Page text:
Consensus Report

National Spatial Data Infrastructure Partnership Programs: Rethinking the Focus (2001)

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Key Messages

  • A partnership model was built on the foundation of shared responsibilities, shared cost, shared benefit, and shared control.
  • Baltimore City Police Department. Conducted in partnership with the Department of Justice, this project is exploring ways to use maps and other products of geospatial information technologies to reduce crime, and the fear of crime, in Baltimore neighborhoods.
  • Dane County, Wisconsin. The project aims to address inequities in the accessibility of geospatial information through a series of workshops for professionals and the general public.
  • Future partnership programs sponsored by the federal government should be required to provide convincing evidence that adoption of the NSDI�s concepts and design results in reductions in redundancy and cost, and increased accuracy.
  • Gallatin County, Montana. This project aims to engage the community in evaluating options for growth in the county, which is being impacted by urban sprawl. The county contains part of the Greater Yellowstone area, with its high environmental sensitivity. This project is exploring and evaluating ways of presenting geographic information and planning options through community meetings, the media, and other mechanisms.
  • Geospatial data are a collective resource, produced and used by many different groups, agencies, and individuals. In this context, the NSDI represents a mechanism for the more effective production, management, and use of geospatial data.
  • It is difficult to determine whether the larger FDPP grants have been more effective than the smaller CAP grants, although it is apparent that the relatively small size of CAP awards and their short duration has created some problems of continuity.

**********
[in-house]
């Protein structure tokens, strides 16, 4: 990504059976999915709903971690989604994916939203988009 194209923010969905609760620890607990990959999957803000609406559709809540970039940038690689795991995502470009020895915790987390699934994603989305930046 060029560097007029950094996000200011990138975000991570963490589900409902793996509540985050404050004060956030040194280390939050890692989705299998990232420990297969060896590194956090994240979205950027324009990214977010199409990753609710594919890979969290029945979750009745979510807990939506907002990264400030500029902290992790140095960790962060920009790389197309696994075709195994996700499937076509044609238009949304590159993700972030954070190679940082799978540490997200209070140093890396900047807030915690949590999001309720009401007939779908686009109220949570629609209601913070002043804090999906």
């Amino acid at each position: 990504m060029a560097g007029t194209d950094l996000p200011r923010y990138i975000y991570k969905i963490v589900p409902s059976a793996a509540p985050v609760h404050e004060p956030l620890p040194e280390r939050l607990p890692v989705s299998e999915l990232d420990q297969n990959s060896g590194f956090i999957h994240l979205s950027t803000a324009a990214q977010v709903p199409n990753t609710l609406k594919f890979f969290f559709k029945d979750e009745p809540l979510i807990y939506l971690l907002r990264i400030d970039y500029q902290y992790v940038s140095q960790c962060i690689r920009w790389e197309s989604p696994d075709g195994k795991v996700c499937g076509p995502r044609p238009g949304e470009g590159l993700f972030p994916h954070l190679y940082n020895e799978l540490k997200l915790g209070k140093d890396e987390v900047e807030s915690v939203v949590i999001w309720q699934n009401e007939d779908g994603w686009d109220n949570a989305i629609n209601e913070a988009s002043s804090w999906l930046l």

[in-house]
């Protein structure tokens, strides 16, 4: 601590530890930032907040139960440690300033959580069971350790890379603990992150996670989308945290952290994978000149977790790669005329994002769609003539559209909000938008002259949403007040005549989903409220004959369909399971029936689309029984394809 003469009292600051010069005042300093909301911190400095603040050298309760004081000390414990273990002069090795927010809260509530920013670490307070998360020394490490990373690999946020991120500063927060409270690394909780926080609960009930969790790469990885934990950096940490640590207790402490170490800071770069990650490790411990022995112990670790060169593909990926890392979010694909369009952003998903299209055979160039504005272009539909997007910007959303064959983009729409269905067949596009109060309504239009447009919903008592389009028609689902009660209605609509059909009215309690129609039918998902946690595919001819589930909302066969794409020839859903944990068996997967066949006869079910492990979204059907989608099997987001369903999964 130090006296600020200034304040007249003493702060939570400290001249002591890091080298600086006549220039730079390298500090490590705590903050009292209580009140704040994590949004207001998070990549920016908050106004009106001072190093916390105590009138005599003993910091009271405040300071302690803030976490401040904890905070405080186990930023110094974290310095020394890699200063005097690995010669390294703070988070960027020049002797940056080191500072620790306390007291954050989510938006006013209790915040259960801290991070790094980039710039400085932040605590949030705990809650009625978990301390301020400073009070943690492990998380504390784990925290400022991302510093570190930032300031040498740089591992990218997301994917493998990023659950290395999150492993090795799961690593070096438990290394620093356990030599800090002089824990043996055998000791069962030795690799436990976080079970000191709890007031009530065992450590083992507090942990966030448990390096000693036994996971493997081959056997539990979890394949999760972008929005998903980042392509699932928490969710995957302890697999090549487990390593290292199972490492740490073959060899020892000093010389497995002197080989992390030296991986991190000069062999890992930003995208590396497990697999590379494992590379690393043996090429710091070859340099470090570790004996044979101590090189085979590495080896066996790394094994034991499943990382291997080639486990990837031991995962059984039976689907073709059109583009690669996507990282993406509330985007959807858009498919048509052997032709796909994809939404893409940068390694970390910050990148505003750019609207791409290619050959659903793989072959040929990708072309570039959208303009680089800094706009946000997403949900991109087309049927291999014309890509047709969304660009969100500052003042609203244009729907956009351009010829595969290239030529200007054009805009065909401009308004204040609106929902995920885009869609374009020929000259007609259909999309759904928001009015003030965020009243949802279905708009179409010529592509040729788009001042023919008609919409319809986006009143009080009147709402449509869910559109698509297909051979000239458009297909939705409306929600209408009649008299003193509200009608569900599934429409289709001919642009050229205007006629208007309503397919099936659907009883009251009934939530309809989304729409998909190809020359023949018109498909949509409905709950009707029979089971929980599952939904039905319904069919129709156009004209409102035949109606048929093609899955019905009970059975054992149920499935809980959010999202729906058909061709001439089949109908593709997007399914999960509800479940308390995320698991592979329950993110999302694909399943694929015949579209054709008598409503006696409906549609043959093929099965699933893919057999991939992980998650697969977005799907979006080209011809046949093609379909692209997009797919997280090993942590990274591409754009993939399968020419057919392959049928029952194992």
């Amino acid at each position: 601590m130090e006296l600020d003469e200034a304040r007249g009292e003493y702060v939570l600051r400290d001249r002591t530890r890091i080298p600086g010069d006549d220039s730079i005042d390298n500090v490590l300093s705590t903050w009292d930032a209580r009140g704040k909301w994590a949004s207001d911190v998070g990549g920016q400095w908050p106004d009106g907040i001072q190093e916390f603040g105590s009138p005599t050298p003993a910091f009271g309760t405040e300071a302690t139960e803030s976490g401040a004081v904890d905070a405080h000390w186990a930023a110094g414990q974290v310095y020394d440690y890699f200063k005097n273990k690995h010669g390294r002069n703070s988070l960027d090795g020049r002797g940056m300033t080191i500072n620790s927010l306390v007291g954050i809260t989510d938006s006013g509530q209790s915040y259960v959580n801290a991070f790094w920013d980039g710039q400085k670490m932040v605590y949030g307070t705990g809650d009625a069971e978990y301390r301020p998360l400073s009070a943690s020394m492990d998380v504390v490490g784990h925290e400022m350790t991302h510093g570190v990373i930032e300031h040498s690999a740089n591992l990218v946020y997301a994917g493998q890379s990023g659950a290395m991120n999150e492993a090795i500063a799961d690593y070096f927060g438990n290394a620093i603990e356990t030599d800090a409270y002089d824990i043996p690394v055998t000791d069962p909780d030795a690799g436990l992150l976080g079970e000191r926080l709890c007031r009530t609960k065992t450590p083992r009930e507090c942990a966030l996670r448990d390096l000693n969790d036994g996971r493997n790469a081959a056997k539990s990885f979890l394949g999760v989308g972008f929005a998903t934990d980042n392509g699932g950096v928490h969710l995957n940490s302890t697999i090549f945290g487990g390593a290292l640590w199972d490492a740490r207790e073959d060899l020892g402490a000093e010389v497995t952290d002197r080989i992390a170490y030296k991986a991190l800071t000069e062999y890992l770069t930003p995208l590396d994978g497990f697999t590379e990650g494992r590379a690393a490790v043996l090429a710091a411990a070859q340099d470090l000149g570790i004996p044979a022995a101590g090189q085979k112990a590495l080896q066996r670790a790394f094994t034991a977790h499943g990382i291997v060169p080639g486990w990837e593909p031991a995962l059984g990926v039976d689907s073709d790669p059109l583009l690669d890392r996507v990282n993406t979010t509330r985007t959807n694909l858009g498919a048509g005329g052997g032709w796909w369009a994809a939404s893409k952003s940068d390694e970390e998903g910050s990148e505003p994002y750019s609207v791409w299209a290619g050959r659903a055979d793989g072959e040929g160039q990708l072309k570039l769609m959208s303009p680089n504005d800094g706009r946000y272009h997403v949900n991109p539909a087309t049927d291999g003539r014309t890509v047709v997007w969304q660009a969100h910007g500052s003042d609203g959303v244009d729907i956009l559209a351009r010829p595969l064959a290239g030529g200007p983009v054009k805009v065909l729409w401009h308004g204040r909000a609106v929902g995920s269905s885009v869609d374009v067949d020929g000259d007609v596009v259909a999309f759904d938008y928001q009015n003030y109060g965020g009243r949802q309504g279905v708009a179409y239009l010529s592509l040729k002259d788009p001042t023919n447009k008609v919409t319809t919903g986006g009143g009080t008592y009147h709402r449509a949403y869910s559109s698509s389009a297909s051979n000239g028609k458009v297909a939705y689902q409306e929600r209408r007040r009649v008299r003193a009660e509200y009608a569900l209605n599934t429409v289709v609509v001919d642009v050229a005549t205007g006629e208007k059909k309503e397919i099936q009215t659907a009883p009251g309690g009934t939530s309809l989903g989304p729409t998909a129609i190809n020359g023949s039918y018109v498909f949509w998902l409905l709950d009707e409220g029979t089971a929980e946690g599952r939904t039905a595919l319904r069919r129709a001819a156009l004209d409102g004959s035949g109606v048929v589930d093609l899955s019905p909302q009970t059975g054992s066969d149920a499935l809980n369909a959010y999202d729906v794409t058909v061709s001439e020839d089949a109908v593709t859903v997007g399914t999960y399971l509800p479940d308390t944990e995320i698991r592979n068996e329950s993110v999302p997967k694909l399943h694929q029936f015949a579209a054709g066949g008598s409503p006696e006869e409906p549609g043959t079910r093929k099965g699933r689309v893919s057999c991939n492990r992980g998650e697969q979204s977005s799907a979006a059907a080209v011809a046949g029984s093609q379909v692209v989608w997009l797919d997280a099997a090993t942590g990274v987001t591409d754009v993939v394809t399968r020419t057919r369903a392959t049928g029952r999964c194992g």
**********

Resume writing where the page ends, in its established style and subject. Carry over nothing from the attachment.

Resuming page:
• One of the significant benefits of the FGDC partnership programs lies in the effort that must be made during the proposal preparation stage. Consequently, a high success rate may actually reduce one of the incentives for collaborative efforts.
  • Success in each of these four areas is crucial for the long-term growth and viability of the NSDI: (1) Reducing redundancy in geospatial data creation and maintenance; (2) Reducing the costs of geospatial data creation and maintenance; (3) Improving access to geospatial data; and (4) Improving the accuracy of geospatial data used by the broader community.
  • The NSDI is explicitly a national concept in which the federal government originated and continues to play the major role in its construction.
  • The committee believes that these projects represent a valuable investment in a few well-designed experiments.
  • The creation and maintenance of spatial data represents a substantial investment by a community.
  • The proposed CFIP program will have to resolve several issues in order to be successful.
  • Tijuana River Watershed. Geospatial information provides the common language among five overlapping projects within the NERR, with an improved assessment of flood vulnerability as a major goal.